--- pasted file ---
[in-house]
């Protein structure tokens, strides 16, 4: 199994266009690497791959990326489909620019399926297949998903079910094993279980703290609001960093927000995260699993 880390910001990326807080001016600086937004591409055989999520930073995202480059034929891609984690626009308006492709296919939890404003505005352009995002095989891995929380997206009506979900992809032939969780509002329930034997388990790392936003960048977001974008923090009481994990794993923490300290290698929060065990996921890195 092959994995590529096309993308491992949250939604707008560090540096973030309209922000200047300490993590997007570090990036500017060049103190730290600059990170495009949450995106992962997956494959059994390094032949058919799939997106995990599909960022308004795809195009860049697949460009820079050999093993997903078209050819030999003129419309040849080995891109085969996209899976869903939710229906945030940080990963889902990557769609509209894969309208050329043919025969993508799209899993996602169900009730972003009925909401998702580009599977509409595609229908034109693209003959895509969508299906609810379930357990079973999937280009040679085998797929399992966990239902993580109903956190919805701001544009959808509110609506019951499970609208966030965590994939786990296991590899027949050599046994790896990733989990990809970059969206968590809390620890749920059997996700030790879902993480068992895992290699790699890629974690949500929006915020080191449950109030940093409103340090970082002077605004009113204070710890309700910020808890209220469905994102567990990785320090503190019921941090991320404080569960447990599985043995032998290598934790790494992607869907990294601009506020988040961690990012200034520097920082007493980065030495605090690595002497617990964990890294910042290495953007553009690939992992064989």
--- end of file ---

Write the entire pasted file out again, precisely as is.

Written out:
[in-house]
């Protein structure tokens, strides 16, 4: 199994266009690497791959990326489909620019399926297949998903079910094993279980703290609001960093927000995260699993 880390910001990326807080001016600086937004591409055989999520930073995202480059034929891609984690626009308006492709296919939890404003505005352009995002095989891995929380997206009506979900992809032939969780509002329930034997388990790392936003960048977001974008923090009481994990794993923490300290290698929060065990996921890195 092959994995590529096309993308491992949250939604707008560090540096973030309209922000200047300490993590997007570090990036500017060049103190730290600059990170495009949450995106992962997956494959059994390094032949058919799939997106995990599909960022308004795809195009860049697949460009820079050999093993997903078209050819030999003129419309040849080995891109085969996209899976869903939710229906945030940080990963889902990557769609509209894969309208050329043919025969993508799209899993996602169900009730972003009925909401998702580009599977509409595609229908034109693209003959895509969508299906609810379930357990079973999937280009040679085998797929399992966990239902993580109903956190919805701001544009959808509110609506019951499970609208966030965590994939786990296991590899027949050599046994790896990733989990990809970059969206968590809390620890749920059997996700030790879902993480068992895992290699790699890629974690949500929006915020080191449950109030940093409103340090970082002077605004009113204070710890309700910020808890209220469905994102567990990785320090503190019921941090991320404080569960447990599985043995032998290598934790790494992607869907990294601009506020988040961690990012200034520097920082007493980065030495605090690595002497617990964990890294910042290495953007553009690939992992064989």